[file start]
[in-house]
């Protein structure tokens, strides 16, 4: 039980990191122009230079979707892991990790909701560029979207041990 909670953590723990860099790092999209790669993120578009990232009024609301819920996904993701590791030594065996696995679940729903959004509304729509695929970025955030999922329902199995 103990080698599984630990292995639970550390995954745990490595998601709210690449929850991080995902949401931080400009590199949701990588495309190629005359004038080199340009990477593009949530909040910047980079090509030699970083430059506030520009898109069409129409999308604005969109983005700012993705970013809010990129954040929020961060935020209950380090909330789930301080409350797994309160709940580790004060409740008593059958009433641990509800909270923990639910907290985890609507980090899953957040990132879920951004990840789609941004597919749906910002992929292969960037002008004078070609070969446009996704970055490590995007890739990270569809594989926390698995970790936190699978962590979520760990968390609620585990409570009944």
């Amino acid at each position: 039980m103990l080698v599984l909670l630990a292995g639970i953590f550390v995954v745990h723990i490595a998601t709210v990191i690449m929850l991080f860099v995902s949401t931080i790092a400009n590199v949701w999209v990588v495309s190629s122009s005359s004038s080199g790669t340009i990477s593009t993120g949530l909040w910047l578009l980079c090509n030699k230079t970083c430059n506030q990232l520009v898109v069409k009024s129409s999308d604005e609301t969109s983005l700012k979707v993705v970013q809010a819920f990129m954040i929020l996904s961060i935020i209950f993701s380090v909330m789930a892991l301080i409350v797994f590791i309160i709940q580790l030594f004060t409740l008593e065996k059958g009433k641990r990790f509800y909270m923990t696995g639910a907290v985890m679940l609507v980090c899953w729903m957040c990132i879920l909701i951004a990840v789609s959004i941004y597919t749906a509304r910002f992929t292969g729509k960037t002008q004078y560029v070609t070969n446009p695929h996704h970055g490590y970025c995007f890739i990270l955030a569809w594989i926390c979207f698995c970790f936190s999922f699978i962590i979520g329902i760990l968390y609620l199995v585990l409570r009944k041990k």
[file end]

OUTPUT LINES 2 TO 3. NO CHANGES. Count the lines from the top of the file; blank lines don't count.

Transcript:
């Protein structure tokens, strides 16, 4: 039980990191122009230079979707892991990790909701560029979207041990 909670953590723990860099790092999209790669993120578009990232009024609301819920996904993701590791030594065996696995679940729903959004509304729509695929970025955030999922329902199995 103990080698599984630990292995639970550390995954745990490595998601709210690449929850991080995902949401931080400009590199949701990588495309190629005359004038080199340009990477593009949530909040910047980079090509030699970083430059506030520009898109069409129409999308604005969109983005700012993705970013809010990129954040929020961060935020209950380090909330789930301080409350797994309160709940580790004060409740008593059958009433641990509800909270923990639910907290985890609507980090899953957040990132879920951004990840789609941004597919749906910002992929292969960037002008004078070609070969446009996704970055490590995007890739990270569809594989926390698995970790936190699978962590979520760990968390609620585990409570009944």
């Amino acid at each position: 039980m103990l080698v599984l909670l630990a292995g639970i953590f550390v995954v745990h723990i490595a998601t709210v990191i690449m929850l991080f860099v995902s949401t931080i790092a400009n590199v949701w999209v990588v495309s190629s122009s005359s004038s080199g790669t340009i990477s593009t993120g949530l909040w910047l578009l980079c090509n030699k230079t970083c430059n506030q990232l520009v898109v069409k009024s129409s999308d604005e609301t969109s983005l700012k979707v993705v970013q809010a819920f990129m954040i929020l996904s961060i935020i209950f993701s380090v909330m789930a892991l301080i409350v797994f590791i309160i709940q580790l030594f004060t409740l008593e065996k059958g009433k641990r990790f509800y909270m923990t696995g639910a907290v985890m679940l609507v980090c899953w729903m957040c990132i879920l909701i951004a990840v789609s959004i941004y597919t749906a509304r910002f992929t292969g729509k960037t002008q004078y560029v070609t070969n446009p695929h996704h970055g490590y970025c995007f890739i990270l955030a569809w594989i926390c979207f698995c970790f936190s999922f699978i962590i979520g329902i760990l968390y609620l199995v585990l409570r009944k041990k």